Sally Herigstad is a certified public accountant and the author of “Help! I Can’t Pay My Bills: Surviving a Financial Crisis” (St. Martin’s Press, 2006). She writes “To Her Credit,” a weekly reader Q&A column about issues involving women, credit and debt, for CreditCards.com, and also wrote for MSN Money, Interest.com and Bankrate.com, and has guested on Martha Stewart Radio and other programs.
Dear To Her Credit,
My husband and I were in a serious car accident in 2002. Subsequently he can no longer work. I have developed a serious health problem and cannot work. We quickly used up our nest egg to survive, and now over time accumulated $45,000 in credit card debt on 18 cards, at an average of interest rate of 20 percent.
We have $3,000 a month from disability income and now no savings. We have a mortgage, a car payment as well as all the normal bills, taxes and medical copays and so on, totaling about $3,100 per month. This month is the first month we are falling behind.
In 2012, my husband was in another bad accident. They are settling, and he will get $64,000. If we take the $45,000 and pay off that debt, we are back to having maybe two years of money left after necessities, utilities, taxes and all. Should we just squash the credit card debt right away? We thought of debt counseling, but we don’t want any issues with ruining our credit or getting sued.
Thoughts without judgment? – Carrie
Of course, there’s no judgment. But if I were to judge you at all, I would definitely see positive things about your situation and how you are handling it, despite your tragic circumstances of having both of you become disabled.
First, you know exactly how much money it takes you to get by. So many people can’t tell me how much money they need to live. I wonder, do they just pay bills until the money runs out? That sounds terrifying to me. It would be like driving with my eyes shut. You, on the other hand, know that you need $3,100 per month.
You’ve also managed to keep up with your bills in the face of extreme stress and medical hardship, until now. And you want to pay your bills, not get out of them. It sounds like, despite what it may have felt like in the midst of it all, you’ve set an excellent example of how to handle a financial crisis.
Determining the best course of action
Now, for the best course of action with the $64,000 settlement. That’s a tough one, because if you use $45,000 to pay off credit card debts, you have little to fall back on in any emergency. Further, if you are running a monthly deficit, you could be back down to no savings in a couple of years, as you say, and then what?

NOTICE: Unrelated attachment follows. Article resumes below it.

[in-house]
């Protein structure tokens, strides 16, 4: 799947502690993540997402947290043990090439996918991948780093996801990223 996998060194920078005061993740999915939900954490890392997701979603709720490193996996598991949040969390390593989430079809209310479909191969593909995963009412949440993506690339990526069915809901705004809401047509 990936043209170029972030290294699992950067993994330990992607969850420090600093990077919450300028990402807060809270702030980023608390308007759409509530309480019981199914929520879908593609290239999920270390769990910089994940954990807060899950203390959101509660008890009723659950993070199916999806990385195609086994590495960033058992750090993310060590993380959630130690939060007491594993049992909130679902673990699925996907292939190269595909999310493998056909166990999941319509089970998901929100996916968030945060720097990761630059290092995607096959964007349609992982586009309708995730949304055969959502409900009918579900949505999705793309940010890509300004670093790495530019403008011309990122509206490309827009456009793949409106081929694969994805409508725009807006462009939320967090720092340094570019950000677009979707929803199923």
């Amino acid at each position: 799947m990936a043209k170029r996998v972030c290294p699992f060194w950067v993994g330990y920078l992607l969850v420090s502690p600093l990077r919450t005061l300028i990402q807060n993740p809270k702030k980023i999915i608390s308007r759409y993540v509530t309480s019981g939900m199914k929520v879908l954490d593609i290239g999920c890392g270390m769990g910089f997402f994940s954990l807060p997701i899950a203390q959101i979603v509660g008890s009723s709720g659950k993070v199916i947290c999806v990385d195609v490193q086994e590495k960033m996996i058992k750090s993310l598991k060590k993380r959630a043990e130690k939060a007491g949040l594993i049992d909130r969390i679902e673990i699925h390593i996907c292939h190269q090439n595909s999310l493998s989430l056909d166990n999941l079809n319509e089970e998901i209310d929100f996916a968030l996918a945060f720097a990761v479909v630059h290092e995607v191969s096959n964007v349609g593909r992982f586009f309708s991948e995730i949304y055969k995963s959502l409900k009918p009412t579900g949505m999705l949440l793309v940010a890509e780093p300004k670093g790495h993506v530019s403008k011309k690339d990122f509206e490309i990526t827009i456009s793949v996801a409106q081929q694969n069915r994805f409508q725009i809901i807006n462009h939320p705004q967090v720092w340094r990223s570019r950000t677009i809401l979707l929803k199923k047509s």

If you don’t pay the credit cards off, however, you will continue to rack up interest expenses every month. If your monthly expenses exceed your income, eventually the $64,000 will be gone.
Either way, looking at your long-term financial situation, you must find a way to balance your monthly budget and not depend on depleting savings accounts to make up the difference. It’s not easy in most parts of the country for two people to live on $3,000 per month, especially with ongoing medical expenses. But you’re so close!
From here, it looks like the quickest way to get your monthly budget out of the red would be to ditch the car payment. If you sold the car and bought something affordable with some of the money from your husband’s settlement, that could be the difference between a budget that works and one that doesn’t. With a less expensive car, your insurance payments should be reduced. In that way, the settlement could make a lasting improvement to your finances.
You may be able to find other ways to save or make just a few dollars a month. Some people move to a less expensive location, or they run errands or give rides to other people now and then. A few dollars’ difference every month would mean the difference between financial progress and falling behind.
Reducing high-interest debt
Another option may be to pay off the balances on the highest interest cards with a portion of the settlement and transfer as much as you can with the remaining balances to a 0 percent balance transfer card. That will buy you some time to continue to pay down what you owe without interest costs. Paying off as much debt as you can would reduce your stress levels in the short term.
Before you even think of filing for bankruptcy, it’s best to pay a visit to a nonprofit credit counselor in your area. The counselor will review all your bills and help you determine whether bankruptcy is the way to go or not.
The most important thing, however, is that you keep your eye on your long-term plans. You’ve done well so far, keeping your bills paid in difficult times. You can find a way to plan your financial future with the assets and the good common sense you have, too.
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